Paul Hill and colleagues at the University of Washington’s Center on Reinventing Public Education authored this 28-page report, sponsored by the Annie E. Casey Foundation. Several of its points parallel those that Hill set forth in a recent paper for the Progressive Policy Institute. [See]  Some are different, however, and they’re well worth your time, for this paper’s implications are far-reaching indeed. Beginning with the unarguable assertion that many of today’s urban school boards are dysfunctional, ineffectual and afflicted with “mission confusion,” Hill & Co. offer three bold remedies. First, broaden the board’s constituencies (via district-wide election or mayoral appointment) to reduce the extent to which members are beholden to narrow interests. Second, limit their powers to policy and oversight, getting them out of day-to-day management and patronage. Third, and most revolutionary, end their exclusive franchise to oversee schools in their areas--and add additional public-school sponsors via multiple boards or other “entities” that will engender competition and choice. The package is striking. You can find it at --Chester E. Finn, Jr.


Capitalization under School Choice Programs: Are the Winners Really the Losers?

Randall Reback, University of Michigan

National Center for the Study of Privatization in Education, Teacher’s College, Columbia University

December 3, 2002


This paper, by PhD candidate Randall Reback of the University of Michigan, analyzes the impact of public school choice on school finances.  Specifically, he is interested in the effect that implementing a choice program will have on the tax base (in other words, housing prices, real estate taxes and ultimately school funding).  It’s no secret that in areas without choice programs, choosing a house serves as a form of school choice, and as a result, housing prices tend to be higher in districts with good public schools.  In theory then, if a public school choice program is implemented, housing prices should fall in those districts with the best schools, because one no longer must live there to access those schools.  The opposite is also true: districts with the worst schools should see an increase in housing prices, as the fear of confining one’s child to a sub-standard school no longer deters potential home buyers in that area.  Under a public school choice program, these lower-achieving districts will surely lose students (who transfer elsewhere) and will thus lose enrollment-based state revenue.  However, Reback wonders if this loss in revenue will be offset by an improvement in the tax base (due to higher home values and new home construction).  To answer this question, he analyzes Minnesota, which has had a statewide public school choice program since 1990, and finds support for his theory.  A decrease in a district’s enrollment was associated with an improvement in the tax base, and vice versa.  His calculations suggest that school choice might not financially harm bad schools; in fact, bad schools might actually notice a net gain in revenues.  Reback thus concludes that choice programs may not offer much financial incentive for schools to improve.  However, the report’s title belies several important caveats.  For one, these results might not generalize to other states; in California, for instance, the funding system acts to limit the local impact of property taxes.  Also, financial incentives are not the only form of competition created within choice programs; the simple loss of students may provide organizational and political incentives for schools to improve.  In the end, perhaps the most important point that Reback makes is that the effects he finds may influence whether choice programs are enacted at all, as families living in the best school districts are unlikely to support proposals that reduce their property values.  This report is written by an economist, for economists, so it’s not exactly light reading; but if you’d like to wade through the complicated statistics yourself, you can find the report on NCSPE’s website, at under “occasional papers.”  --Eric Osberg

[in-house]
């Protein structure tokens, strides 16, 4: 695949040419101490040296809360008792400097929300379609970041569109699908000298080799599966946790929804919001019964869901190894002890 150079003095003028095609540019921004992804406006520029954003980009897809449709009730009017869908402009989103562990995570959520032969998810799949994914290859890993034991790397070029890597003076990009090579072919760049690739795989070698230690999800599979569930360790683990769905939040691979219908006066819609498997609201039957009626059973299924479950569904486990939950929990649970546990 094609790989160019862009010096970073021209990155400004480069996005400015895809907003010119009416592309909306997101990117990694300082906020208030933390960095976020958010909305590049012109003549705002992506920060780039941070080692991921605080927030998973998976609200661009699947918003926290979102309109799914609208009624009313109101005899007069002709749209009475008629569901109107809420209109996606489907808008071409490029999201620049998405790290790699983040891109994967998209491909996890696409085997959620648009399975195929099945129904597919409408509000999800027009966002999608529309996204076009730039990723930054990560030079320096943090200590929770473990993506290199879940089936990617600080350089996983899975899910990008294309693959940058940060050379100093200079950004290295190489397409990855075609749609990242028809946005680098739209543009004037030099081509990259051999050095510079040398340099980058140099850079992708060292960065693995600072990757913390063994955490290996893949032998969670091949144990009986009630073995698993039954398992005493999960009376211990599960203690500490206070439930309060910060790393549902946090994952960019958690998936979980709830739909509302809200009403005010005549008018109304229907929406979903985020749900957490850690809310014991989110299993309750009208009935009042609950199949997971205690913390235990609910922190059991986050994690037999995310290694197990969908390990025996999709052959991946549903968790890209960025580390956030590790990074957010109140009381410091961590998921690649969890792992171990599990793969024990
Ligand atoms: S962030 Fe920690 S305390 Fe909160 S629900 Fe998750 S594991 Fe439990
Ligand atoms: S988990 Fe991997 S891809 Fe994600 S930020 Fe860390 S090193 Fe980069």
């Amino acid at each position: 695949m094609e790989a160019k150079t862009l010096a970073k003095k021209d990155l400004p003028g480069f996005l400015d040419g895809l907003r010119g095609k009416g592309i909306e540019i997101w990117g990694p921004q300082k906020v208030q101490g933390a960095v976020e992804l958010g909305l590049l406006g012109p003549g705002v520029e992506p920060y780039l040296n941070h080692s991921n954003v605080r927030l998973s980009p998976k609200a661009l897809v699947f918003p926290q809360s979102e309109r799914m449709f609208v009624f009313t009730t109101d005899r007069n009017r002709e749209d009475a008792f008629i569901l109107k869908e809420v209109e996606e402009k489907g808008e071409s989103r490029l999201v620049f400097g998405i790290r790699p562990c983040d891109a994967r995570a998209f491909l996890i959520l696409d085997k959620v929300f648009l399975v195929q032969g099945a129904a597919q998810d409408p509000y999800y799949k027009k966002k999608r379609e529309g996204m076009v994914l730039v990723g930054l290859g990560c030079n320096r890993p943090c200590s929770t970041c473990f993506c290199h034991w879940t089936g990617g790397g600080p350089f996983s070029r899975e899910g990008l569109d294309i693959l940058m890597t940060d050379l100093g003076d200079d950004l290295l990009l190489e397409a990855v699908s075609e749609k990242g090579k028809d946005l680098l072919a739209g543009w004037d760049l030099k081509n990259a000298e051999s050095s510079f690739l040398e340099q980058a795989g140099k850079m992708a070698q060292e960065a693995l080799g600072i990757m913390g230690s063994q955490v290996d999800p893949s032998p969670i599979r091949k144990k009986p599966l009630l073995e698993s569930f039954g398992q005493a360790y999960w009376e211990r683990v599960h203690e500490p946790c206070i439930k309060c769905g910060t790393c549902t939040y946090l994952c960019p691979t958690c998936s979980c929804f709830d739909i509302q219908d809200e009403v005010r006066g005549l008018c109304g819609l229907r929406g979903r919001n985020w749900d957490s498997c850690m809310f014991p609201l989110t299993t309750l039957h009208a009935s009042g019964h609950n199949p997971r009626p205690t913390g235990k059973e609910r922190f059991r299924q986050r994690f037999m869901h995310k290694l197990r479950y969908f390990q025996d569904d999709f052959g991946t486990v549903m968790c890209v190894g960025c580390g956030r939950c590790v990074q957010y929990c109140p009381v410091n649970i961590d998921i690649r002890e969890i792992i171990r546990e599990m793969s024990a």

At the Starting Line: Early childhood education programs in the 50 states

The American Federation of Teachers

December 2002


Early childhood education is the new frontier of education reform. This is as it should be. As noted in our earlier review of The Keys to Literacy, (see reading scores in the 10th grade can be predicted with surprising accuracy from knowledge of the alphabet in kindergarten. Early years learning matters enormously. As a result, there has been much debate recently in statehouses across the country, and in Washington, about how to help parents and professionals better prepare the nation’s youngest children for success in schools. In At the Starting Line, the AFT enters the debate by arguing for the extension of policies it has long-favored in K-12 education to pre-school education--improved teacher pay, more teacher training, more certification, and a more intensive curriculum. One cannot dispute the goal of helping all children develop the crucial pre-literacy skills needed for success in school. One has to question the logic, though, of extending a system that has not worked for many of the nation’s older children pretty much “as is” downward to younger and younger children. Nowhere in this report is there a call for getting parents involved in their children’s learning; in the view of this report, the experts will solve the problem if they are simply given enough money and training. The report urges “another $25 billion to $35 billion to extend free preschool programs of acceptable quality to all 3- and/or 4-year olds.” Could these resources be better used to help parents spend time with their children reading books or developing their children’s vocabulary through conversation? These questions go unasked, but should you want to see the report for yourself go to --Terry Ryan